Jumbo die-off triggers massive exercise by Forest department to contain bacteria spread

by Kalahandi Info
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Acting Chief Wildlife Warden Shashi Paul too rushed to Kalahandi to monitor the situation on ground on Sunday.

BHAWANIPATNA/BHUBANESWAR: The Wildlife Wing of the Forest department has mounted a massive exercise to contain the killing spree of hemorrhagic septicemia which has claimed six elephants in two weeks in Karlapat Wildlife Sanctuary of Kalahandi district.

Faced with the first and single-biggest elephant die-off in the wild in the State, the Wildlife Wing moved teams to segregate other herds in the neighbouring forest pockets. It employed drones in two forest beats of Karlapat range to keep a watch on the jumbos while generating visuals from camera traps for better surveillance.

Acting Chief Wildlife Warden Shashi Paul too rushed to Kalahandi to monitor the situation on ground on Sunday.

There are two herds of about eight to nine members in the range but their location is divided by a road. Forest staff is trying to keep the unimpacted group away from the one which is hit by the bacterial disease caused by Pasteurella Multocida. 

All the six dead elephants  are female. “Since female elephants band together in a herd, they seem to have been hit by the bacterial disease. Our first effort is to contain the spread while keeping a close watch on water bodies which may have been infected,” Paul told The New Indian Express.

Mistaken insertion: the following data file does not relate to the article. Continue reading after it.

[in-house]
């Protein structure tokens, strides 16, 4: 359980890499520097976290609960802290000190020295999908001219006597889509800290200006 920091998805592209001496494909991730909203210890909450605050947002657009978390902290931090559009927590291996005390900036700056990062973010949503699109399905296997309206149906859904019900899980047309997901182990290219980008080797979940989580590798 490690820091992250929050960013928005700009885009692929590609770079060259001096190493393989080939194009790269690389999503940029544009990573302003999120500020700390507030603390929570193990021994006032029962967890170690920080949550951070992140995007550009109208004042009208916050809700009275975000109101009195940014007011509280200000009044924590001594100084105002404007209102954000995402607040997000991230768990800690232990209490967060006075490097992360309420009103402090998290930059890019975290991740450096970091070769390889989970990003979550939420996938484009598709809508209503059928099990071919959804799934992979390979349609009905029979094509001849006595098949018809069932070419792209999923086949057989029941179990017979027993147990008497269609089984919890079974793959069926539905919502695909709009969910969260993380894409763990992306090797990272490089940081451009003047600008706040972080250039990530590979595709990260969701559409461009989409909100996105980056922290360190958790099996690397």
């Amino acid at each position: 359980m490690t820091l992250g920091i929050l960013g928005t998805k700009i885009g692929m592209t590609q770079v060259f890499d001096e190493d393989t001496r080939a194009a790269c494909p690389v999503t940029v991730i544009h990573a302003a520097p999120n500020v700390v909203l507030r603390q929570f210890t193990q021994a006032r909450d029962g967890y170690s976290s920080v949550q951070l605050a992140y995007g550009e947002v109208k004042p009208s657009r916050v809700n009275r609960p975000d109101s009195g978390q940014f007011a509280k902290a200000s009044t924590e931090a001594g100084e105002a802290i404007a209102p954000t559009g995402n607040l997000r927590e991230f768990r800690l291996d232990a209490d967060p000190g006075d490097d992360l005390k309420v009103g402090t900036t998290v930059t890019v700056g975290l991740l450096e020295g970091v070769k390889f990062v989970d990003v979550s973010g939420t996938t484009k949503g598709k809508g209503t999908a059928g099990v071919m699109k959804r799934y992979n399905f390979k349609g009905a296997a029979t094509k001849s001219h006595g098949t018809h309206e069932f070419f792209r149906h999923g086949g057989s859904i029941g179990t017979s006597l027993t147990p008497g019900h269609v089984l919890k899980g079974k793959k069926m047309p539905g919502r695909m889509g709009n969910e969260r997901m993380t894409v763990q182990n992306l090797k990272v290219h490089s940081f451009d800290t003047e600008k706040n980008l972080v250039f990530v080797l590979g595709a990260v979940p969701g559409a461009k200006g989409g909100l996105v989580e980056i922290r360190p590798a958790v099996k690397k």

A team from Animal Diseases Research Institute (ADRI) and another from Directorate of Veterinary Services are on their way. “We are also seeking advice from senior veterinary expert from Assam KK Sharma in this regard,” the Chief Wildlife Warden said.

Efforts are also on to bury some of the small water bodies while disinfecting the bigger ones which may have hosted the bacteria. Centre for Wildlife Health (CWH) coordinator and Head of Department of Preventive Medicine at OUAT Dr Niranjan Sahu who visited the  sanctuary for an on-spot review of the situation said the bacterial disease is not new and is reported throughout the year from different parts of the county. However, this is for the first time that Odisha has reported such a single event.

On many occasions cattle are infected by the disease if not vaccinated twice a year – pre and post-monsoon.

“From containing the spread to treatment, everything is standardised for prevention of the disease and we are well prepared for domestic spread. The challenge, however, is due to its outbreak in the wild,” Sahu said and added that a meeting with the wildlife officials and veterinarians was convened on Saturday to work out measures. 

Vaccination of domestic cattle in the villages located inside the sanctuary and sanitisation is in progress by veterinary staff with support from the forest staff. Villagers have been alerted on the matter. A major challenge for forest officials on the field is to keep infected elephant herd from coming in contact with other herds and animals.

​DFO Kalahandi South Division Ashok Kumar and his team and veterinary team are camping in the area to strengthen surveillance measures.

Apart from elephants, death of no other animal species inside the sanctuary has been reported so far.

Source: Newindianexpress

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